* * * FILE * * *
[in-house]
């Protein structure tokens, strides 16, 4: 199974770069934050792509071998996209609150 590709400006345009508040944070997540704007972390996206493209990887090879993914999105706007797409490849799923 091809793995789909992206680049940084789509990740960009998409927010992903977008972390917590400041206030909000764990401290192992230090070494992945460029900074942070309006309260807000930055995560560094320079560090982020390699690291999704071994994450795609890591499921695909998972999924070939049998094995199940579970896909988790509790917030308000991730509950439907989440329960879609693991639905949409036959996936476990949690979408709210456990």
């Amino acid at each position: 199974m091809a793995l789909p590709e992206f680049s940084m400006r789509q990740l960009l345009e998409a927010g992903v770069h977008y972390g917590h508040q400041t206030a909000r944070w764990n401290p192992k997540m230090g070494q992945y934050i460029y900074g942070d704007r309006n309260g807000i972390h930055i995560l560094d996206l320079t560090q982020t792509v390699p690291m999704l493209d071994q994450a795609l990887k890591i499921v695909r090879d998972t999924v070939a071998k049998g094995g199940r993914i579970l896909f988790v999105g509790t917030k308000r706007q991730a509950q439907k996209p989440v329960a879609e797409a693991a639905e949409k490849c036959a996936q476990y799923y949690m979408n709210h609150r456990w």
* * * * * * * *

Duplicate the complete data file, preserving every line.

[in-house]
């Protein structure tokens, strides 16, 4: 199974770069934050792509071998996209609150 590709400006345009508040944070997540704007972390996206493209990887090879993914999105706007797409490849799923 091809793995789909992206680049940084789509990740960009998409927010992903977008972390917590400041206030909000764990401290192992230090070494992945460029900074942070309006309260807000930055995560560094320079560090982020390699690291999704071994994450795609890591499921695909998972999924070939049998094995199940579970896909988790509790917030308000991730509950439907989440329960879609693991639905949409036959996936476990949690979408709210456990």
């Amino acid at each position: 199974m091809a793995l789909p590709e992206f680049s940084m400006r789509q990740l960009l345009e998409a927010g992903v770069h977008y972390g917590h508040q400041t206030a909000r944070w764990n401290p192992k997540m230090g070494q992945y934050i460029y900074g942070d704007r309006n309260g807000i972390h930055i995560l560094d996206l320079t560090q982020t792509v390699p690291m999704l493209d071994q994450a795609l990887k890591i499921v695909r090879d998972t999924v070939a071998k049998g094995g199940r993914i579970l896909f988790v999105g509790t917030k308000r706007q991730a509950q439907k996209p989440v329960a879609e797409a693991a639905e949409k490849c036959a996936q476990y799923y949690m979408n709210h609150r456990w």